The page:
Least Heat-Moon is a difficult author for me. I read (aloud) his Blue Highways in 1987 while we moved across country from Bellingham WA to Chapel Hill NC. I loved it. Then I tried to read PrairyErth and RIver Horse and although I loved the premise of each book, I just couldn't get far into them. The author is quite self absorbed and basically you are getting his thoughts while traveling and sometimes it is interesting and sometimes not.

I enjoyed listening to Roads to Quoz which is a series of bo
Typical Heat-Moon book. A good read if you're into meeting personally quirky people in off-the-beaten-path places.

I think the book is better early on. The more it progresses, the more it seems to repeat itself - not the stories, but the overall theme. And the last section following the ICW down the East Coast seems like just a long float to nowhere. Only when he goes ashore does the author tell us about his usual assortment of interesting meet-ups.

By the way, I am not impressed with the author's
I'm gonna go out on a limb here, and give some praise to Mr. Heat-Moon.
(His very name a seeming heffalump of syllogism). For an American travel-writer, I feel he rivals (my previous fave) Lawrence Durrell. Of course, Mr. Durrell being an English subject is preconditioned toward all those things it might suggest, and more, as an exile in Mediterranea, and maybe my biggest reason for liking him is the sheer number of oddball words he uses, guaranteed to keep you running to the dictionary.
Mr. Heat
Ron Davidson
The first WLHM book I have read; I think I'll try more. I have to admit that it took a while for me to get really interested in it, but it's long enough that I had the time. It has a lot of fascinating stories from interesting people, and the author's "philosophizing" (for lack of a better word) adds a lot of insight to the stories and human nature in general. (Although sometimes he gets a little too far out, and you wish he stopped a little sooner.)
May 15, 2012 Cheryl marked it as skimmed-reference-dnf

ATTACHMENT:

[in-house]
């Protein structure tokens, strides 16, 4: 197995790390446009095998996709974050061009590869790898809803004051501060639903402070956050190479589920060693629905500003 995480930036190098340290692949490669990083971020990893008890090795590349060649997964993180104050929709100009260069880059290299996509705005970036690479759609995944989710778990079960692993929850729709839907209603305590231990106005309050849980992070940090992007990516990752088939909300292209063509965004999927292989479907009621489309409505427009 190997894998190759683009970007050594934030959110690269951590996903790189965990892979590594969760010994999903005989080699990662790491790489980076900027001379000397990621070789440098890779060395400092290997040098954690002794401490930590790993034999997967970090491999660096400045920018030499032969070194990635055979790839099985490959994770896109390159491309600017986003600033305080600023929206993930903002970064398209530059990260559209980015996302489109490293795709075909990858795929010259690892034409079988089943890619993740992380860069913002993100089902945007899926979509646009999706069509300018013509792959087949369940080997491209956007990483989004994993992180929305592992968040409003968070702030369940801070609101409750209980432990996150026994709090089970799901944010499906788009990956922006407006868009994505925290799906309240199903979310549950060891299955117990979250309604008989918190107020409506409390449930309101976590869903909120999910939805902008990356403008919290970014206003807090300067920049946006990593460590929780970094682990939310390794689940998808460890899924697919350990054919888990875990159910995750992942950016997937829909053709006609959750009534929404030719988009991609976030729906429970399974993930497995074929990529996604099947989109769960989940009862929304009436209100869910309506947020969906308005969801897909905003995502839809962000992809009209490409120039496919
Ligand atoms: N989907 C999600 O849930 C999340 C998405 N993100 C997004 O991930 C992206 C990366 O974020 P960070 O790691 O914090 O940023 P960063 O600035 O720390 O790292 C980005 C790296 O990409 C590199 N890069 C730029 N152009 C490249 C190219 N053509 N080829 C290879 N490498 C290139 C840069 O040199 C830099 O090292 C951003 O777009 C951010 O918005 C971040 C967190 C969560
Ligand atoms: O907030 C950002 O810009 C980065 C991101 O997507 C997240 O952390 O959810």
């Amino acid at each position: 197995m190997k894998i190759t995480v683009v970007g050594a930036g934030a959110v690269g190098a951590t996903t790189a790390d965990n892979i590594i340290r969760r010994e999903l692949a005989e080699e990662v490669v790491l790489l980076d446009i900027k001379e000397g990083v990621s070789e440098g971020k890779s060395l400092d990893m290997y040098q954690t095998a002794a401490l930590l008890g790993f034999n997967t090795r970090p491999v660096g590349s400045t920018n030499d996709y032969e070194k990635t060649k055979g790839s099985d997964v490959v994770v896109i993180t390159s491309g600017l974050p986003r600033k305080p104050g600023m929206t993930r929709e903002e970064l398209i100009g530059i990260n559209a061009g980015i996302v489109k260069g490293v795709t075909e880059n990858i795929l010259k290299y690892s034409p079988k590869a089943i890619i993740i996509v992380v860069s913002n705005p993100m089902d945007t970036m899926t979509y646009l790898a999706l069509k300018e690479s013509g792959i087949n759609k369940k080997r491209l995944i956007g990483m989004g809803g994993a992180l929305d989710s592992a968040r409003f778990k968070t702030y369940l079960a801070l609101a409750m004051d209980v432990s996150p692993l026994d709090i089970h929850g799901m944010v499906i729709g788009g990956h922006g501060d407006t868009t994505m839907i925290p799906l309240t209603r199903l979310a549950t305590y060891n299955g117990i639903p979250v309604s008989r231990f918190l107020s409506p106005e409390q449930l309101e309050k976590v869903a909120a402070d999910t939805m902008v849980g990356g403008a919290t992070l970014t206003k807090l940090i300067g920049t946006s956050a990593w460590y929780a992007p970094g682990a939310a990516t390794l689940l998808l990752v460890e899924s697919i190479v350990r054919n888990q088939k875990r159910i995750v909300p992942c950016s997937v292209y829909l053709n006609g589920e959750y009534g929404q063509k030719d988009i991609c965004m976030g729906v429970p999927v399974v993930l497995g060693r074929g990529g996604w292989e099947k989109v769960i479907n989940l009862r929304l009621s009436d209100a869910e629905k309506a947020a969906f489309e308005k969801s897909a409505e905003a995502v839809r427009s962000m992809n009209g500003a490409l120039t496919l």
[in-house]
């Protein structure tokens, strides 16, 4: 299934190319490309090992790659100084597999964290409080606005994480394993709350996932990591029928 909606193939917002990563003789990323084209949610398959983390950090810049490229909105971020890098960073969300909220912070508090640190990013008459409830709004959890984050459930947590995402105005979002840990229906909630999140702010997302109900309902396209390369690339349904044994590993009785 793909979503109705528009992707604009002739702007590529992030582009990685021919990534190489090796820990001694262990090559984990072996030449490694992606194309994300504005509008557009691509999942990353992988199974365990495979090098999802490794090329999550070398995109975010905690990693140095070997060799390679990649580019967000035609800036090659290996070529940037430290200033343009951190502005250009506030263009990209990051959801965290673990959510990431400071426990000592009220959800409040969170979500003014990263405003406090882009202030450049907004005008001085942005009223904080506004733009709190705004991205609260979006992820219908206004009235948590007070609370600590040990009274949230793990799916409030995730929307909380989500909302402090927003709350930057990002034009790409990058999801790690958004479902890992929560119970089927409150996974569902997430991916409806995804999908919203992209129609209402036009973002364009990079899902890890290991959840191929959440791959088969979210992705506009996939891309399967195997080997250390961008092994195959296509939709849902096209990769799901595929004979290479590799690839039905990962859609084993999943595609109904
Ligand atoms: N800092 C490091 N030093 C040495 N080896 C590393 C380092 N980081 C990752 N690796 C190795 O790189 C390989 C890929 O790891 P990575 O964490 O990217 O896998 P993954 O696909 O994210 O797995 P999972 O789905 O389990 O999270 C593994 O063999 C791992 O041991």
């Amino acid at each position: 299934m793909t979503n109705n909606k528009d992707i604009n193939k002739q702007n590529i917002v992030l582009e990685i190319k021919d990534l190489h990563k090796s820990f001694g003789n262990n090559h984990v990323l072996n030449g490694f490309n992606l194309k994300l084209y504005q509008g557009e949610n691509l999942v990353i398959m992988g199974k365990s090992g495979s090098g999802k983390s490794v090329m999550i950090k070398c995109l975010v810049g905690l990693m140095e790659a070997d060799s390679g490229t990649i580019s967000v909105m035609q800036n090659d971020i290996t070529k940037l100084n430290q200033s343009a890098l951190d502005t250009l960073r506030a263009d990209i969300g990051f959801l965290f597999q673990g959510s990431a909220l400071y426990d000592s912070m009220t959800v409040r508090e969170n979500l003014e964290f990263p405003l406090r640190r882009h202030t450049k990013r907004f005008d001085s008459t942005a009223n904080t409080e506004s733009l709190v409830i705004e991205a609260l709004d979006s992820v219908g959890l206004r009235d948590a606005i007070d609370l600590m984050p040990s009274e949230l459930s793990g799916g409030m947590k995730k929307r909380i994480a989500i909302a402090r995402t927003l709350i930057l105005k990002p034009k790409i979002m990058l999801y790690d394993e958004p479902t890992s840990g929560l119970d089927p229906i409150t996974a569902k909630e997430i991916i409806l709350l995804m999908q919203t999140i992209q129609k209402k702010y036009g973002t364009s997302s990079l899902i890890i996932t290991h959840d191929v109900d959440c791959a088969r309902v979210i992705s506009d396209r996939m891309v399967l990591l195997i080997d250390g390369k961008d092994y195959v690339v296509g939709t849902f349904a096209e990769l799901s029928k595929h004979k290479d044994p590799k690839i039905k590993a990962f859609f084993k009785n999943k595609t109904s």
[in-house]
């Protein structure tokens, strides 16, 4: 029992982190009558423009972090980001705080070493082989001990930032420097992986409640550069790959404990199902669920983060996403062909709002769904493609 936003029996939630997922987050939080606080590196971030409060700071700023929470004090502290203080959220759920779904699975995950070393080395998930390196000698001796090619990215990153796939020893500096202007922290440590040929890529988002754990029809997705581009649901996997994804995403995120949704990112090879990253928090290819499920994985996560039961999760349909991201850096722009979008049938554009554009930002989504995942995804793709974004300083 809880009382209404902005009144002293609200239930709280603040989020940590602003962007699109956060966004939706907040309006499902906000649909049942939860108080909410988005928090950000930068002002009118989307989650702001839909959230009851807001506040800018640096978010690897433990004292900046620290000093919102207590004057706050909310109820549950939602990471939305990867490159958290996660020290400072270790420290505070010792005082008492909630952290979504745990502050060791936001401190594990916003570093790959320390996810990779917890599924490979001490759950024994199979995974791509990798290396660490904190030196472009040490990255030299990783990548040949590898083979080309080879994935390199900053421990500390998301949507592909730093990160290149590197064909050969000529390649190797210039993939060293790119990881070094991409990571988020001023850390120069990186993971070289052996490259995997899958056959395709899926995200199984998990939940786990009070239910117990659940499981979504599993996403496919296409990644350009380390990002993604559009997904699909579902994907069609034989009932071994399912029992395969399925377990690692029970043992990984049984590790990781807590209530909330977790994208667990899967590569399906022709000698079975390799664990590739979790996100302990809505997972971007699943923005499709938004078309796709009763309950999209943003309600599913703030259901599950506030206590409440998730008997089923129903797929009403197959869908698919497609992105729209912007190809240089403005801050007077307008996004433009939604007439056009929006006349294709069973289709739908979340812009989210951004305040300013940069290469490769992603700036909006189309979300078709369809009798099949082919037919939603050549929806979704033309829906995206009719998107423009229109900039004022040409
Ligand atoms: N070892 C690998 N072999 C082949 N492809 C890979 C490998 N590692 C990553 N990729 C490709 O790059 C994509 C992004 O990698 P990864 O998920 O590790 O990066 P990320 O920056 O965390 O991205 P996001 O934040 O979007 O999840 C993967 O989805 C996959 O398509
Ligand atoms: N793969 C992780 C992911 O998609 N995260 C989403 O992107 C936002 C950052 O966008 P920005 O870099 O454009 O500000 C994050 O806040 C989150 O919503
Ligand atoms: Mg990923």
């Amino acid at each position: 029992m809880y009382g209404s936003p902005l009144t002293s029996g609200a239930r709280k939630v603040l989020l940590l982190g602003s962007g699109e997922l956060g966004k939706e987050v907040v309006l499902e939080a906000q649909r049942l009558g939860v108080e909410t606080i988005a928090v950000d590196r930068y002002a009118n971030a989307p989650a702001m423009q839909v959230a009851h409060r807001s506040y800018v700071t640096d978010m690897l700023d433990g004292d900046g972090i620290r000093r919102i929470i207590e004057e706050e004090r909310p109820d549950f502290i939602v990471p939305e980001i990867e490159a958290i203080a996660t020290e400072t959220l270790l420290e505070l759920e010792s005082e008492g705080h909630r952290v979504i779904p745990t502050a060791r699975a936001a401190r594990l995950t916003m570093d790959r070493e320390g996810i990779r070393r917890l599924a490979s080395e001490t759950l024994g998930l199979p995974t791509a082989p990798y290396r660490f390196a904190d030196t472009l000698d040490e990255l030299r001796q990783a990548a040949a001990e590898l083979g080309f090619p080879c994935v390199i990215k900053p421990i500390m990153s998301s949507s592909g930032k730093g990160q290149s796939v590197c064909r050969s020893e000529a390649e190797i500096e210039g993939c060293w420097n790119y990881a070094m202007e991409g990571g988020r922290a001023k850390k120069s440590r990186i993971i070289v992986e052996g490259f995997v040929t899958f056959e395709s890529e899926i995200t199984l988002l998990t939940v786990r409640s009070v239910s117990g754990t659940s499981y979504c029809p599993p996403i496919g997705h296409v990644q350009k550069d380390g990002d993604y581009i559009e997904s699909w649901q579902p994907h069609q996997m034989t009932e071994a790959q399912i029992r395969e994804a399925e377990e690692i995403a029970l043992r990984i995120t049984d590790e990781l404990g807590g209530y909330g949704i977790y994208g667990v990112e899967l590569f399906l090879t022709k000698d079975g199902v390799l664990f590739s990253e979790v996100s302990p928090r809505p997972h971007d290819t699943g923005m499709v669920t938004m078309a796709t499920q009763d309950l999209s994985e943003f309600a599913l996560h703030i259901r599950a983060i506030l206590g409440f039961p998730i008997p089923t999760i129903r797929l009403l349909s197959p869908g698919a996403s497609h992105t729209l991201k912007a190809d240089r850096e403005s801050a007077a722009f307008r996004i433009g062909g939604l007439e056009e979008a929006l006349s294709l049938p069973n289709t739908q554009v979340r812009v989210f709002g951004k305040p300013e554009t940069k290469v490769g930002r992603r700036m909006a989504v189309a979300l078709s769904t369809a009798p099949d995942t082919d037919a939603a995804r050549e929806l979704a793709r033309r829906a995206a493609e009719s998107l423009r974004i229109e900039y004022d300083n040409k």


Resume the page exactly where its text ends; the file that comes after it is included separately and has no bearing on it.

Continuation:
Pretty much what Diane said - I just don't find the way he expresses his philosophy luminous - in fact, I'm not even entirely sure what he's trying to say. I'd rather see more straight reportage of the stories he heard on the way and the experiences he & Q had. Back to the library in favor of 3 or 4 other books off my list (it's not only a slog, but it's Big.)
Feb 15, 2009 Maggie is currently reading it
I read 49 pages of this and then returned it to the library. Then I decided to try again -- again after a book club discussion -- but I'm skipping around. Reading the Northeast section because I lived there and climbed some of the mountains there that are included in this book. Not fond of this author's constant intrusion of self into the stories.
3 1/2 rounded up to 4. I could have given it a 5 if he hadn't gotten so wordy in places. There were parts I just had to skip over, but the rest of the book mostly made up for it. I realize that wouldn't bother a lot of people, but I tend to start skimming books after a hundred or so pages as it is.
Jul 03, 2009 Walter rated it 3 of 5 stars
Shelves: own
This was a difficult book to mosey through. Perhaps the author got a dictionary of rare and obscure words as a gift and decided to see how many of them he could use in one book. He clearly delights in the English language, and that is a good quality in an author, but all things in moderation please!

I loved Blue Highways from cover-to-cover. Like that earlier work, Roads to Quaz: An American Mosey is a travelogue (although the author denies us and challenges us to learn what "travelogue" means),
Jun 12, 2009 Jeanne rated it 4 of 5 stars
Recommends it for: People who like travel & meeting regular folks
William Least Heat-Moon mosies on his road to Quoz throughout this large volume. It captured my imagination. He rambles around the country meeting colorful characters and relates the history of the places he visits. I wish I shared his ease in getting people to open up.

In case you were wondering...Quoz - anything, anywhere, living or otherwise, connecting a human to existence and bringing an individual into the cosmos and integrating one with the immemorial, thereby making each life belong to c
Quoz, according to the author, is "a singular or plural noun, referring to anything strange, incongruous, or peculiar; at its heart is the unknown, the mysterious." In a series of trips around the US, most of them starting and ending in Columbia, Missouri where he was living and teaching at the time, most of them undertaken with his wife, whom he refers to as Q, he says he was in search of whatever quoz he could find. My conclusion after finishing the book is that some trips obviously were "quoz ...more
More than twenty years after writing the classic Blue Highways, Least Heat-Moon has written another road trip book that I thoroughly enjoyed. He’s a hardcore traveler who has been to every county in the lower 48. He has documented six of his journeys in this book. On some of the journeys he’s in search of something and on some he’s traveling just to see what he can see. There are times when his complaints seem to be those of a crotchety elitist, but for the most part I think his critiques of mo ...more